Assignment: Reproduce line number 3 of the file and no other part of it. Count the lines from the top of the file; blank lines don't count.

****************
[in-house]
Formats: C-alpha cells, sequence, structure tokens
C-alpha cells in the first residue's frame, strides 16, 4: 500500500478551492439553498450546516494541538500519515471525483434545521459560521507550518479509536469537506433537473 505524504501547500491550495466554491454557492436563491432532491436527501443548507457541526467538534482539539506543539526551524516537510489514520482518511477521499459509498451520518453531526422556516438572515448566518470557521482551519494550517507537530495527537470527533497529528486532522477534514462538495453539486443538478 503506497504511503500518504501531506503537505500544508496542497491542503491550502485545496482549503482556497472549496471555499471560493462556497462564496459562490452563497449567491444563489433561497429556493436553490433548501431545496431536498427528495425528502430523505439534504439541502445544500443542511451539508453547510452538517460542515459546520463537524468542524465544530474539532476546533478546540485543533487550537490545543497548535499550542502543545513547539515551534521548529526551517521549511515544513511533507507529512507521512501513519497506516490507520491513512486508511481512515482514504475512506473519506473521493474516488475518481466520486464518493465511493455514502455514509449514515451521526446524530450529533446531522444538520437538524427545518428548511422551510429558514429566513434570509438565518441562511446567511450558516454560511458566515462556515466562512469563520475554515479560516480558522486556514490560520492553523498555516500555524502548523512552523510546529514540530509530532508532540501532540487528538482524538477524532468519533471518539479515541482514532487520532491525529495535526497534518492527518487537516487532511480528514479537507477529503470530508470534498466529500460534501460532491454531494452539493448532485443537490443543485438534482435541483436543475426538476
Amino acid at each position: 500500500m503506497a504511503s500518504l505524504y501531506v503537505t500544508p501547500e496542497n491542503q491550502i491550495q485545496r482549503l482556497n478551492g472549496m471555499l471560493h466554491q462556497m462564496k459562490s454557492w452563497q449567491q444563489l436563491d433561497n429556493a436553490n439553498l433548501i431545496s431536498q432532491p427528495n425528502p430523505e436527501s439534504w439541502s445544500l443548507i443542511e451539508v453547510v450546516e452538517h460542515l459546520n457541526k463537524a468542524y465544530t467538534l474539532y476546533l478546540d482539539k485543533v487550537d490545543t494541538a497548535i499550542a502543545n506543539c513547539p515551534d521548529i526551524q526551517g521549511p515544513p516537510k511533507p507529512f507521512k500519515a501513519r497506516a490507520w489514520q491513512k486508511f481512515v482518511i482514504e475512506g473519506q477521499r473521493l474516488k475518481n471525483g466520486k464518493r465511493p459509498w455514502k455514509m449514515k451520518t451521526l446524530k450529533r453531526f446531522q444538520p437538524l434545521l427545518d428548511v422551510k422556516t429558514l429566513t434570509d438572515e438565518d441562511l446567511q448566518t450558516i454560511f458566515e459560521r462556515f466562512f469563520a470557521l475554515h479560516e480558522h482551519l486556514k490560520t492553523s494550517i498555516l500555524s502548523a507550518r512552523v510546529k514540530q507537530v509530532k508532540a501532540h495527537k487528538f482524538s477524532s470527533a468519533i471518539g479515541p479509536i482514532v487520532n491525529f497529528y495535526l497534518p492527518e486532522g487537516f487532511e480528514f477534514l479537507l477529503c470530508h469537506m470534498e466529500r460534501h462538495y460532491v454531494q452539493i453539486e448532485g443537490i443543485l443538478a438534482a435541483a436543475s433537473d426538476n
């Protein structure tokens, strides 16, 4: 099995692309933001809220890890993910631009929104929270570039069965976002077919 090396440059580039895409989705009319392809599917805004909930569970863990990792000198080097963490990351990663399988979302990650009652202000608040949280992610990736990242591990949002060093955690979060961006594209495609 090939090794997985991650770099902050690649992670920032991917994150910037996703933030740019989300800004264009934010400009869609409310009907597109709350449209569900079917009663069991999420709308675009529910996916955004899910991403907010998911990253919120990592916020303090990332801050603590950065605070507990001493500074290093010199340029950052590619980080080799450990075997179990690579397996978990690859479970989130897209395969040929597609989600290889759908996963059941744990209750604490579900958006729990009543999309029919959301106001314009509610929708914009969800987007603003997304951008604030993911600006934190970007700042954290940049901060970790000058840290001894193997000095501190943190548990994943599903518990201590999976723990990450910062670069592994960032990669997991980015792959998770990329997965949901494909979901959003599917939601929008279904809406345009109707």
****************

C-alpha cells in the first residue's frame, strides 16, 4: 500500500478551492439553498450546516494541538500519515471525483434545521459560521507550518479509536469537506433537473 505524504501547500491550495466554491454557492436563491432532491436527501443548507457541526467538534482539539506543539526551524516537510489514520482518511477521499459509498451520518453531526422556516438572515448566518470557521482551519494550517507537530495527537470527533497529528486532522477534514462538495453539486443538478 503506497504511503500518504501531506503537505500544508496542497491542503491550502485545496482549503482556497472549496471555499471560493462556497462564496459562490452563497449567491444563489433561497429556493436553490433548501431545496431536498427528495425528502430523505439534504439541502445544500443542511451539508453547510452538517460542515459546520463537524468542524465544530474539532476546533478546540485543533487550537490545543497548535499550542502543545513547539515551534521548529526551517521549511515544513511533507507529512507521512501513519497506516490507520491513512486508511481512515482514504475512506473519506473521493474516488475518481466520486464518493465511493455514502455514509449514515451521526446524530450529533446531522444538520437538524427545518428548511422551510429558514429566513434570509438565518441562511446567511450558516454560511458566515462556515466562512469563520475554515479560516480558522486556514490560520492553523498555516500555524502548523512552523510546529514540530509530532508532540501532540487528538482524538477524532468519533471518539479515541482514532487520532491525529495535526497534518492527518487537516487532511480528514479537507477529503470530508470534498466529500460534501460532491454531494452539493448532485443537490443543485438534482435541483436543475426538476